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Dairy Industry Likely to Get More Aid After EPA Deal with EU

06 July 2017

JAPAN - Japan is expected to boost subsidies and other assistance to dairy farmers after reaching a broad accord on its economic partnership agreement with the European Union, informed sources say.

The two sides struck the deal at bilateral ministerial talks in Brussels on Wednesday by resolving thorny issues including Japanese tariffs on cheese imports.

The Japan Times reports that the result was announced after a bilateral summit on Thursday.

To ease the impact from the surge in cheese imports, the government and the Liberal Democratic Party-led ruling bloc will consider hiking subsidies to dairy farmers to help stabilize their incomes, the sources said.

“We definitely need measures for the domestic industry,” Toru Nakaya, next president of Japan’s Central Union of Agricultural Cooperatives, or JA-Zenchu, told a news conference Wednesday.

To work out those shielding steps, Japan will remake its task force at the Cabinet Secretariat that was formed to discuss steps to reduce the impact of the stalled Trans-Pacific Partnership agreement for free trade.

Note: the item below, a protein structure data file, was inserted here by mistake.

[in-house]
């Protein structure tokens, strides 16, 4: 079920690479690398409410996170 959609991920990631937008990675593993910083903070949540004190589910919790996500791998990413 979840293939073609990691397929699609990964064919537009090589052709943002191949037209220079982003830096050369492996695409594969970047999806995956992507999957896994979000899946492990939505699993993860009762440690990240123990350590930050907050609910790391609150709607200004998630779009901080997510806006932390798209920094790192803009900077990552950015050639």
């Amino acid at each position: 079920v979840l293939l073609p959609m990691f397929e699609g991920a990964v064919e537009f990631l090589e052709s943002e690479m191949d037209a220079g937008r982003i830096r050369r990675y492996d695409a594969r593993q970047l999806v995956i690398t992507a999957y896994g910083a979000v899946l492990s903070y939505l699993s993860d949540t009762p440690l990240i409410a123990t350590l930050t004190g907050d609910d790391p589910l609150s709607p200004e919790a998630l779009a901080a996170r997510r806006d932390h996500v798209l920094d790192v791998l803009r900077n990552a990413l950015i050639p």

European cheese commands a 23 per cent stake in the Japanese market, far higher than the 15 per cent held by domestic producers. An increase in imports from Europe will likely push down domestic milk prices.

At present, about 17,000 families run dairy farms in Japan. The number has fallen by around 4 per cent annually mainly due to the farmers’ aging and a lack of successors.

“An influx of low-priced European cheese would lead to an increase in dairy farmers who consider ending their businesses,” said a JA-Zenchu executive.

Livestock farmers are bracing for a fall in pork prices that would follow the tariff cut planned for European pork.

To reduce the negative impact of the TPP, Japan established a system to cover up to 90 per cent of the losses livestock farmers incur.The system was slated to take effect after the TPP is enforced. Now, the government will consider starting the system earlier.

TheCattleSite News Desk

Top image via Shutterstock



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